David Foster Wallace, 1962-2008

This doesn’t really have much to do with the Web or new media or anything like that, but I feel compelled to take some notice of the fact that David Foster Wallace is dead. His wife apparently came home Friday night to find that the author had hung himself in their home in Claremont, California. He was 46. It’s not clear whether Wallace was depressed or dealing with any other issues before his death, but suicide and various forms of mental illness, including depression, were a recurring theme throughout much of his work (after his first novel got critical acclaim in the late 1980s, he checked into a hospital and asked to be put on suicide watch, and suicide also appears in a commencement speech that he gave at Kenyon University in 2005).

In one short story he wrote, called Good Old Neon, the narrator — a well-liked, high-school sports star turned advertising executive — recalls feeling like a fraud all of his life and eventually kills himself (you can read some of it through Google Books). Wallace described the story as his attempt to understand a high-school classmate of his, a well-liked sports hero who later committed suicide. Wallace himself was a sports star of sorts in high school, a competitive junior tennis player. Tennis forms one of the backdrops for Infinite Jest, probably his best-known work, a sprawling 1,000-page novel about (among many other things) the life of a young man living at an exclusive tennis training academy.

For me, Infinite Jest — which took me months to get through, not because it was hard to read, but because it was so enjoyable and the writing was so dense and rich and multi-layered (something Shane Richmond mentions as well in his post about Wallace’s death) — was up there in the top 10 novels of the past few decades, almost on par with David Eggers’ incredible book, A Heartbreaking Work of Staggering Genius. Eggers and Wallace were very similar, and as more than one person has noted their writing was a lot like hypertext, except instead of Web links there were multiple footnotes.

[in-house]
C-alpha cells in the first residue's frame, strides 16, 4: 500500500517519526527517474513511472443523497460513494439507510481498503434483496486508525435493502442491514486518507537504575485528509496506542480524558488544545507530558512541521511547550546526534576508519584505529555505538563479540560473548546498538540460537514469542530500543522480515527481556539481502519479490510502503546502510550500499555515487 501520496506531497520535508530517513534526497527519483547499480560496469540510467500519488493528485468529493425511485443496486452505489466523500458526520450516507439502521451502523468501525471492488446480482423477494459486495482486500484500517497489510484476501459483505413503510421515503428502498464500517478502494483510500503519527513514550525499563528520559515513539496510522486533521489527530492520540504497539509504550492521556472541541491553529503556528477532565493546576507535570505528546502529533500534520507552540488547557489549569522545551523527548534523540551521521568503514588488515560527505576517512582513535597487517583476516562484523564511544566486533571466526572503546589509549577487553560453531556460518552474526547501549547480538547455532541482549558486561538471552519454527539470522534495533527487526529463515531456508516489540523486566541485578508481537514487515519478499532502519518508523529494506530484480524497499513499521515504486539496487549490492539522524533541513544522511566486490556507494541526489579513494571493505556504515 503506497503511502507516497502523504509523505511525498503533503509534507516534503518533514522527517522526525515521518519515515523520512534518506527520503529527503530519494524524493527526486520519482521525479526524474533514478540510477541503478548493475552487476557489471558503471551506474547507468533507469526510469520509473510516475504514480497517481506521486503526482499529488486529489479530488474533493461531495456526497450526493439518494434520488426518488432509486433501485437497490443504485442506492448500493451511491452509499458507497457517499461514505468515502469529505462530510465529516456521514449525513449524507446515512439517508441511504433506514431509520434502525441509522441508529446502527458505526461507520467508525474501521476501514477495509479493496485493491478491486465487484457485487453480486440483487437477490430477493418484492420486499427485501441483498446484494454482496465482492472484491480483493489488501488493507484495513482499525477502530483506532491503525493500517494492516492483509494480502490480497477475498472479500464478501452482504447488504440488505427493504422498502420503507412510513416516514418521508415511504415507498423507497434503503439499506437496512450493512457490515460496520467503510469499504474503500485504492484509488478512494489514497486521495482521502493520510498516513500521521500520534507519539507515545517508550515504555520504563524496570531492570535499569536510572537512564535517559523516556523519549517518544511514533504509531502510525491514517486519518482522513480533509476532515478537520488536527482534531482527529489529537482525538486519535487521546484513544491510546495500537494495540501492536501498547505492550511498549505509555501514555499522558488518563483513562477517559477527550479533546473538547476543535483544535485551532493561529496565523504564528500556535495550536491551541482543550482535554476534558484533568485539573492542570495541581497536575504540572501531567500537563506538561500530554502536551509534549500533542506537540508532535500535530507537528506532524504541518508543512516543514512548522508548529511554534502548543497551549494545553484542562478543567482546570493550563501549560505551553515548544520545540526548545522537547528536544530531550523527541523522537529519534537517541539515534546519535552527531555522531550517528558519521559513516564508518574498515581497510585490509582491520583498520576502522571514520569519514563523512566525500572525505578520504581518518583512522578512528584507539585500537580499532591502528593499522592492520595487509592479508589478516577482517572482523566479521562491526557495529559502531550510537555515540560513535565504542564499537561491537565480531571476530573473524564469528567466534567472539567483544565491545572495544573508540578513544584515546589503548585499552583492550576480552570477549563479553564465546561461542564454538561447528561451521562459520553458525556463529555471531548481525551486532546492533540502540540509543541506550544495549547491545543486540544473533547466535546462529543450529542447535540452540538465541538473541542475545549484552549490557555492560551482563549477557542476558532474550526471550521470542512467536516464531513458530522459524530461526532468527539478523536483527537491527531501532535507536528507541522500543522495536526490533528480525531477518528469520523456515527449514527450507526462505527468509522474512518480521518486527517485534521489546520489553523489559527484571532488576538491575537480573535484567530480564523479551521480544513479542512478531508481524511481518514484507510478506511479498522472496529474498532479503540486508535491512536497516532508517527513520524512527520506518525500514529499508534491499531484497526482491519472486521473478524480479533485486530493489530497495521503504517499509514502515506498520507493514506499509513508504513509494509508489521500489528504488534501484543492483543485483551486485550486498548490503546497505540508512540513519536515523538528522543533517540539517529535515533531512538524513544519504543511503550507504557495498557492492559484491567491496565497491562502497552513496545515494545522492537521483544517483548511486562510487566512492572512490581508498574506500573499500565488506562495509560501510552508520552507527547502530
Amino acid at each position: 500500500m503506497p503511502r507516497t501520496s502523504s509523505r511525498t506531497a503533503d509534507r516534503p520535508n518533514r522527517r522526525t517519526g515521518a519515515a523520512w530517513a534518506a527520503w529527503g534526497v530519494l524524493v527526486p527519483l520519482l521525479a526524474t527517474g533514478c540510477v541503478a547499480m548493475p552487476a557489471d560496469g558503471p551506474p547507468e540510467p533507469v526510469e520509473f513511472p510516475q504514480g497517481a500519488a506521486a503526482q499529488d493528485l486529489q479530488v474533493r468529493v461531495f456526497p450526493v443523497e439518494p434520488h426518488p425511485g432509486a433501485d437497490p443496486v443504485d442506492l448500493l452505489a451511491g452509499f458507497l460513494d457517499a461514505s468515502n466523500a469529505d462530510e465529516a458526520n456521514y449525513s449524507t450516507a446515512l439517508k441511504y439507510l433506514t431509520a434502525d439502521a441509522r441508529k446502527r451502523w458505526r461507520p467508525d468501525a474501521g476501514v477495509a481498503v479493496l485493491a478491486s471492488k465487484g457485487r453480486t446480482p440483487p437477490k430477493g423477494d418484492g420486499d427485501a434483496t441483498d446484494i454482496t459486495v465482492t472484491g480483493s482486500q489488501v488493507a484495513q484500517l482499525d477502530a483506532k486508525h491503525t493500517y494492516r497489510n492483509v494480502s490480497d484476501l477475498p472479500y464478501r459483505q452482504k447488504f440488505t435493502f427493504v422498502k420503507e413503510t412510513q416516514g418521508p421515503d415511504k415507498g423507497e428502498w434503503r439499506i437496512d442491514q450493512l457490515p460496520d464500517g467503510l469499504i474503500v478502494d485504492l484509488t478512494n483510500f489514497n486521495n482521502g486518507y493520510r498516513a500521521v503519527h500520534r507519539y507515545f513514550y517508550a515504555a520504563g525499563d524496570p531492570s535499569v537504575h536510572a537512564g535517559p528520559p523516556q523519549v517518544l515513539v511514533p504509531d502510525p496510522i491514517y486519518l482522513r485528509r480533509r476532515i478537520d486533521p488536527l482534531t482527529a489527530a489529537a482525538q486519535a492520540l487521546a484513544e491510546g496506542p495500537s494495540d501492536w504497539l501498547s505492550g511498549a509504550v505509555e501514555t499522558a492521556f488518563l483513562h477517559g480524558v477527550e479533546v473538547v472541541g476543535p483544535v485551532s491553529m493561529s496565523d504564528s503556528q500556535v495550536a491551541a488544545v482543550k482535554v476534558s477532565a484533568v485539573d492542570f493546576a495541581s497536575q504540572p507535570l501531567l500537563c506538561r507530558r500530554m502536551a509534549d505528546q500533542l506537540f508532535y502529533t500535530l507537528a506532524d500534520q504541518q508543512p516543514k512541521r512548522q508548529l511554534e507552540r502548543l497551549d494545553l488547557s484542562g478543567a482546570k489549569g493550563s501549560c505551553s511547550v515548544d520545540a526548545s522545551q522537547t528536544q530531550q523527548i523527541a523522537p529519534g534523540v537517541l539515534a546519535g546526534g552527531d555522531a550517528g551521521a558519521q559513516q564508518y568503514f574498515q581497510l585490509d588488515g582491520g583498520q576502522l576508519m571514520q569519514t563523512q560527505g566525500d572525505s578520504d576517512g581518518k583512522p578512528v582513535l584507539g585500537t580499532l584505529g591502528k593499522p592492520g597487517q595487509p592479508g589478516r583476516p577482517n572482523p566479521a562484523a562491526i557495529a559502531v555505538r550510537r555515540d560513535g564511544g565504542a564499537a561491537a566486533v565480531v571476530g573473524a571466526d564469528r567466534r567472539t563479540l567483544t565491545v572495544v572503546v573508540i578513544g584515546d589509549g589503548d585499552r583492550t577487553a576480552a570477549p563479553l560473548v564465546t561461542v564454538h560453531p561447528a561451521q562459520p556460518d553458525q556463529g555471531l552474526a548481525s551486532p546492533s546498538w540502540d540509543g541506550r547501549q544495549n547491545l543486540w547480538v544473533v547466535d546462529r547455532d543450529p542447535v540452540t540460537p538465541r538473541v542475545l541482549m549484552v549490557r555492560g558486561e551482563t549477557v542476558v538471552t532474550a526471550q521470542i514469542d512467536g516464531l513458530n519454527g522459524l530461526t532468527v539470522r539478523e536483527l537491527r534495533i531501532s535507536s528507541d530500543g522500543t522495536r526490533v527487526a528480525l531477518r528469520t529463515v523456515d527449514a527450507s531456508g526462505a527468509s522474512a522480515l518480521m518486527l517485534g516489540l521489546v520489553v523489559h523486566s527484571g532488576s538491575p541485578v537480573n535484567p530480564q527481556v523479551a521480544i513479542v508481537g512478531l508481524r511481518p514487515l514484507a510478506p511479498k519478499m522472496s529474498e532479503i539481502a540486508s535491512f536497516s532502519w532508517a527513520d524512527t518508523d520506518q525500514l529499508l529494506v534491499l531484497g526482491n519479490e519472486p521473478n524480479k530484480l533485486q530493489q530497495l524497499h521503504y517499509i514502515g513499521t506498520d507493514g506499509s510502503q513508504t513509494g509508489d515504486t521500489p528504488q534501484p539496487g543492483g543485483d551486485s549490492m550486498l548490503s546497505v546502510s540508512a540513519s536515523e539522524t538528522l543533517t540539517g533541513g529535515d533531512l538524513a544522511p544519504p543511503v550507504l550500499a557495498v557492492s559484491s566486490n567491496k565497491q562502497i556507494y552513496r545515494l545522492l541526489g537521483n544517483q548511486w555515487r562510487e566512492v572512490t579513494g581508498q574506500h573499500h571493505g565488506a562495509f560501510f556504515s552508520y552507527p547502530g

Both Wallace and Eggers got early acclaim, much like Jay McInerney did with his novel Bright Lights, Big City in the 1980s. Eggers has continued to write and publish — including the excellent McSweeney’s, which is also a quarterly literary journal — and founded a non-profit writing school. Wallace has written for places like Harper’s and the New York Times (including a profile of tennis ace Roger Federer that my friend Paul Kedrosky singled out) and was a teacher at a private college in Claremont. Did he hit his 40s and start to wonder whether he would ever recapture that early glory? McInerney continued to write, but never got the acclaim he did in his 20s, and spent years on the New York party circuit, had several divorces and is now the wine columnist for House & Garden magazine.

Before he turned to writing, Wallace got a degree in philosophy from Amherst College, where his specialty was an arcane subset of logic known as modal logic, which he described as being a form of mathematics (there’s video of an interview he did with Charlie Rose in 1997). I think he probably would have made a great programmer, and in many ways he was a geek’s writer, with that intense focus on detail and description and getting things exactly right. Was he tortured by that kind of obsession? We will never know. But I think a world without him in it, writing (and thinking) the way he did, is definitely a poorer place.

Further reading:

There are links and a lot more about David Foster Wallace at a fan site called The Howling Fantods, including a link to an excellent Metafilter thread. I highly recommend reading a piece Wallace wrote for The Atlantic in 2005 if you get a chance (the Atlantic has even helpfully turned the footnotes into hyperlinks), and there’s an interesting look at him and some of his recent work in a Salon profile in 1999. Meanwhile, a colleague at Pomona College remembers his friendship with Wallace, and McSweeney’s has a collection of reminiscences as well.

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